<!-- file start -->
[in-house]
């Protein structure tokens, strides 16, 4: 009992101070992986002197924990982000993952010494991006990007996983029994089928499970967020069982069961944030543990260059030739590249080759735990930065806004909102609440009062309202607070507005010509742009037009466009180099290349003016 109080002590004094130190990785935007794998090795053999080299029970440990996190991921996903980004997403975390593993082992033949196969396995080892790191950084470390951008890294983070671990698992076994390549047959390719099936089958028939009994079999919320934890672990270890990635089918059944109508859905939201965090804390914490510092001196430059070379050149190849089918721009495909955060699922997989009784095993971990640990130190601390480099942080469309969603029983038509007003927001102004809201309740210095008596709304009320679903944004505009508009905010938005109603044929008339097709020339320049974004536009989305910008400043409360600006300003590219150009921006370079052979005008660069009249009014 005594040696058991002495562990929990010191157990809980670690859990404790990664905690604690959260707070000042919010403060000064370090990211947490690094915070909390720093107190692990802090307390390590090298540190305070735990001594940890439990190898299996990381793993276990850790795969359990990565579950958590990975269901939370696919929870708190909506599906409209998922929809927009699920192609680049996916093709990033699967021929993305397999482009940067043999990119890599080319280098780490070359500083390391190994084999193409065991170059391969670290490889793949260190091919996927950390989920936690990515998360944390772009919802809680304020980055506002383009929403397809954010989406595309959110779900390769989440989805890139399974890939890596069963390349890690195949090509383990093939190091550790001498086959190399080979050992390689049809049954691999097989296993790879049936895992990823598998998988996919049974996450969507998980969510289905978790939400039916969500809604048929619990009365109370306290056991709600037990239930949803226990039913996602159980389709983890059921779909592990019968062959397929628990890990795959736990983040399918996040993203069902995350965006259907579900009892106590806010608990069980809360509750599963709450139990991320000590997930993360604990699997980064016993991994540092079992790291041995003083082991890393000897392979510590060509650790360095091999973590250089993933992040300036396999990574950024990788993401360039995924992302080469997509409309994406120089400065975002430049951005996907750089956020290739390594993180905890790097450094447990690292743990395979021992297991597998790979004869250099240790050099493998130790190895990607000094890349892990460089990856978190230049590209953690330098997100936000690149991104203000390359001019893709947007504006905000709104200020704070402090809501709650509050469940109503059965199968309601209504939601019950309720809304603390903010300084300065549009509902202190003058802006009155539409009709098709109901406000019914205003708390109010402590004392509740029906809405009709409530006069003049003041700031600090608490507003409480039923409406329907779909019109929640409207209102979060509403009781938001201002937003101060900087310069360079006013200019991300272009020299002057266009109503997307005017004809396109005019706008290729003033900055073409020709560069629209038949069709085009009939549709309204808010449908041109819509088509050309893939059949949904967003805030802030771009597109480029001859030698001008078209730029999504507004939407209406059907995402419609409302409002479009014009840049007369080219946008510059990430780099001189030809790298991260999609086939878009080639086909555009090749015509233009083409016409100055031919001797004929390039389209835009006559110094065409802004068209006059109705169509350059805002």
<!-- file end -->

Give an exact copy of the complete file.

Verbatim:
[in-house]
């Protein structure tokens, strides 16, 4: 009992101070992986002197924990982000993952010494991006990007996983029994089928499970967020069982069961944030543990260059030739590249080759735990930065806004909102609440009062309202607070507005010509742009037009466009180099290349003016 109080002590004094130190990785935007794998090795053999080299029970440990996190991921996903980004997403975390593993082992033949196969396995080892790191950084470390951008890294983070671990698992076994390549047959390719099936089958028939009994079999919320934890672990270890990635089918059944109508859905939201965090804390914490510092001196430059070379050149190849089918721009495909955060699922997989009784095993971990640990130190601390480099942080469309969603029983038509007003927001102004809201309740210095008596709304009320679903944004505009508009905010938005109603044929008339097709020339320049974004536009989305910008400043409360600006300003590219150009921006370079052979005008660069009249009014 005594040696058991002495562990929990010191157990809980670690859990404790990664905690604690959260707070000042919010403060000064370090990211947490690094915070909390720093107190692990802090307390390590090298540190305070735990001594940890439990190898299996990381793993276990850790795969359990990565579950958590990975269901939370696919929870708190909506599906409209998922929809927009699920192609680049996916093709990033699967021929993305397999482009940067043999990119890599080319280098780490070359500083390391190994084999193409065991170059391969670290490889793949260190091919996927950390989920936690990515998360944390772009919802809680304020980055506002383009929403397809954010989406595309959110779900390769989440989805890139399974890939890596069963390349890690195949090509383990093939190091550790001498086959190399080979050992390689049809049954691999097989296993790879049936895992990823598998998988996919049974996450969507998980969510289905978790939400039916969500809604048929619990009365109370306290056991709600037990239930949803226990039913996602159980389709983890059921779909592990019968062959397929628990890990795959736990983040399918996040993203069902995350965006259907579900009892106590806010608990069980809360509750599963709450139990991320000590997930993360604990699997980064016993991994540092079992790291041995003083082991890393000897392979510590060509650790360095091999973590250089993933992040300036396999990574950024990788993401360039995924992302080469997509409309994406120089400065975002430049951005996907750089956020290739390594993180905890790097450094447990690292743990395979021992297991597998790979004869250099240790050099493998130790190895990607000094890349892990460089990856978190230049590209953690330098997100936000690149991104203000390359001019893709947007504006905000709104200020704070402090809501709650509050469940109503059965199968309601209504939601019950309720809304603390903010300084300065549009509902202190003058802006009155539409009709098709109901406000019914205003708390109010402590004392509740029906809405009709409530006069003049003041700031600090608490507003409480039923409406329907779909019109929640409207209102979060509403009781938001201002937003101060900087310069360079006013200019991300272009020299002057266009109503997307005017004809396109005019706008290729003033900055073409020709560069629209038949069709085009009939549709309204808010449908041109819509088509050309893939059949949904967003805030802030771009597109480029001859030698001008078209730029999504507004939407209406059907995402419609409302409002479009014009840049007369080219946008510059990430780099001189030809790298991260999609086939878009080639086909555009090749015509233009083409016409100055031919001797004929390039389209835009006559110094065409802004068209006059109705169509350059805002």